Jim McKay Was A Hometown Hero
By Kate Richards
There was a time in America when shocking, unforeseen events riveted us to one source of news, and this was one of them. It happened in Munich, Germany in 1972 when national teams had marched into a great gathering of athletes and just days later, the joy of international camaraderie was shattered and replaced by wrenching anguish. Where there had been music, fireworks and tests of agility, there was only horror.
It was personal for a newscaster from Maryland. Covering the weeks’ long events for ABC, Jim Mckay had taken a break and gone for a swim in his hotel pool. It was not until 17 hours later, surrendering himself to a change of clothing that McKay realized that he had still had on his swim trunks. In homes across America and throughout the world, Jim McKay, had become a single eloquent source for the horror of a terrorist kidnapping of the Israeli wrestling team. From the first police reports radioed into the ABC broadcast command center to his poolside alert, Jim McKay, in his yellow ABC Olympic jacket, became the centrifuge for both information and grace. Sorting through the ‘official’ German police reports, the International Olympic Committee statements, Producer Roone Arledge’s clandestine Police radio monitor, jotting notes on his ever-present yellow legal pad and watching multiple camera monitors, Jim McKay became the measured eye of a terrible storm. So finally, as if in some horrible Greek deus ex machina, he looked directly into his camera’s red-light and voiced the dreaded denouement for the tragedy after so hopefully describing the German rescue operation.
“They are all gone”.
McKay later described his thoughts and hesitation of this final report as he knew that his news was privileged and fresh. He later reflected that he was troubled by the immediacy of his on-air responsibility. His thoughts were of the parents of the Israeli wrestling team hostages as they had no idea of the airport gun battle. He chose his words carefully.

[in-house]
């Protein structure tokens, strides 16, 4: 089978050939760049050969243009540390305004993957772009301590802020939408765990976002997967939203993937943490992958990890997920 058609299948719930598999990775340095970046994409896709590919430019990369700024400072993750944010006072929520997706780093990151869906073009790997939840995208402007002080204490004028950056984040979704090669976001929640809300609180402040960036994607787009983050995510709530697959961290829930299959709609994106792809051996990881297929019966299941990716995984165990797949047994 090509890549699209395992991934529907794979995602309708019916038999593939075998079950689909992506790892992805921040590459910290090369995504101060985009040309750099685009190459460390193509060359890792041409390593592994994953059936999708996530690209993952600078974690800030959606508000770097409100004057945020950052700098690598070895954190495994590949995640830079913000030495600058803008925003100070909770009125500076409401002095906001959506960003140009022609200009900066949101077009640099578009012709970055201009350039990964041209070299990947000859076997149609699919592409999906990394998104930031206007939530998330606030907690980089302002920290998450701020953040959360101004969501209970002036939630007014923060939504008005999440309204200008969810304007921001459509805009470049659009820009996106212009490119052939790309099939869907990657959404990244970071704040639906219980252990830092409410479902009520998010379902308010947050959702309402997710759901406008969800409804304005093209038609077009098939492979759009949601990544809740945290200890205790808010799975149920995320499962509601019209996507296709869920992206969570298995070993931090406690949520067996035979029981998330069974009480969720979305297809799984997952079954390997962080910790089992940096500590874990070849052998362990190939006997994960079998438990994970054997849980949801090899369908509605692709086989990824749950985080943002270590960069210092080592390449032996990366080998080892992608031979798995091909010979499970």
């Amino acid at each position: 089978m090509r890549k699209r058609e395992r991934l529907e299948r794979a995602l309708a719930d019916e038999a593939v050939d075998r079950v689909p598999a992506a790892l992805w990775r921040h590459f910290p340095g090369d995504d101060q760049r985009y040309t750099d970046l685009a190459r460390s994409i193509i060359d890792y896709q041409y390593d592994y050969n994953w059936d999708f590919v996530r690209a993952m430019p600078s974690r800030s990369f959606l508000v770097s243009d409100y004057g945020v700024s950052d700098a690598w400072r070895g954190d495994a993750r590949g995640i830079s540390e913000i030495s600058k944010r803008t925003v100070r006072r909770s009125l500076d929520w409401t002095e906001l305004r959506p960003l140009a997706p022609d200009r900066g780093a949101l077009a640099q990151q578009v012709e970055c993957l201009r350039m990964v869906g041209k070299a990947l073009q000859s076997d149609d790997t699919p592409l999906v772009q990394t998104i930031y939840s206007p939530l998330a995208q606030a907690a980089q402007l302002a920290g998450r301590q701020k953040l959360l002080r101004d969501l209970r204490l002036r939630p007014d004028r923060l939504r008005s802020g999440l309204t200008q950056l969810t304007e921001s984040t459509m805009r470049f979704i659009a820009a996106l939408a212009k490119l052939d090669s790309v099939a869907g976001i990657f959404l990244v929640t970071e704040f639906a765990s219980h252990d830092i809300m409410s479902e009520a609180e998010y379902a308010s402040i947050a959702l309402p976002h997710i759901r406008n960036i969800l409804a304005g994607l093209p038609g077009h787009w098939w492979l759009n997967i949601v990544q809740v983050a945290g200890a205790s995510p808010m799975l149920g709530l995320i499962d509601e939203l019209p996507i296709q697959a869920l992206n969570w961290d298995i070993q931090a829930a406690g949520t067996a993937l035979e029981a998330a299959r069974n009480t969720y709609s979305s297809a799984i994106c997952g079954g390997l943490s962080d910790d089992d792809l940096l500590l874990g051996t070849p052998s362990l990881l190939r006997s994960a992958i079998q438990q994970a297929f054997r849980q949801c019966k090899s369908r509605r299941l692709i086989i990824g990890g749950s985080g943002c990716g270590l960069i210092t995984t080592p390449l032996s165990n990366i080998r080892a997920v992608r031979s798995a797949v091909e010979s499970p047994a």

Jim McKay was good with words and always carried a legal pad with him to note a turn of phrase. He was as gifted in choosing the right verbal pictures as he was in delivering them in a smooth, calming fashion. McKay was unusual in that respect as most of his peers were fed facts and bright lines through their earpiece by a director or a producer.
Born in Baltimore in 1921as James Kenneth McManus, McKay’s writing career began as a police reporter for the Baltimore Sun, while forming a life-long friendship with the newspaper’s resident turf writer, Joe Kelly. Later, when WMAR-TV in Baltimore sought to test a sports theme, it was Jim, together with his friend Joe Kelly and Pimlico’s publicity agent, Dave Woods, who bravely went on air and described two races minus cues, a format or a script. As Joe Kelly later described his anxiety where he sought his friend’s advice, he related that McKay told him to visualize two people in their living room waiting for a story to unfold.
The station’s first trial sports broadcast was taped at Pimlico Racetrack because this was Jim’s favorite sport. Horse racing for this future host of the iconic “Wide World of Sports” was his passion and remained so throughout his career and until his 2008 death on his horse farm, Bellefield Farm, in Monkton, Maryland. Jim McKay was a racing enthusiast, a credit to Maryland’s industry and in 1984 became the creator of the Maryland Millions racing series in 1984 a breeder’s reward and recognition series modeled on the Breeders’ Cup. The next Maryland Millions Race day is scheduled for October 19, 2019 at Laurel Park.
Several scriptwriters and producers have claimed the iconic lines that introduced the televised sports cavalcade but the
“thrill of victory and the agony of defeat”
was pure McKay. He was the first sports broadcaster to receive an Emmy, an honor historically reserved for professional performers.
One can reflect on the current climate going into this second event of the Triple Crown, while looking back on the evolution of racing television as well the pageant of sports as entertainment TV.
Jim McKay called his marathon reporting of the 1972 Munich Olympic tragedy as a sort of death of innocence. Herman Hesse wrote;
“Because the world is so full of death and horror, I try again and again to console my heart and pick the flowers that grow in the midst of hell.”
The Preakness is a celebration to console the racing heart exhausted from Derby contention and be thankful that there were no deaths to recall.
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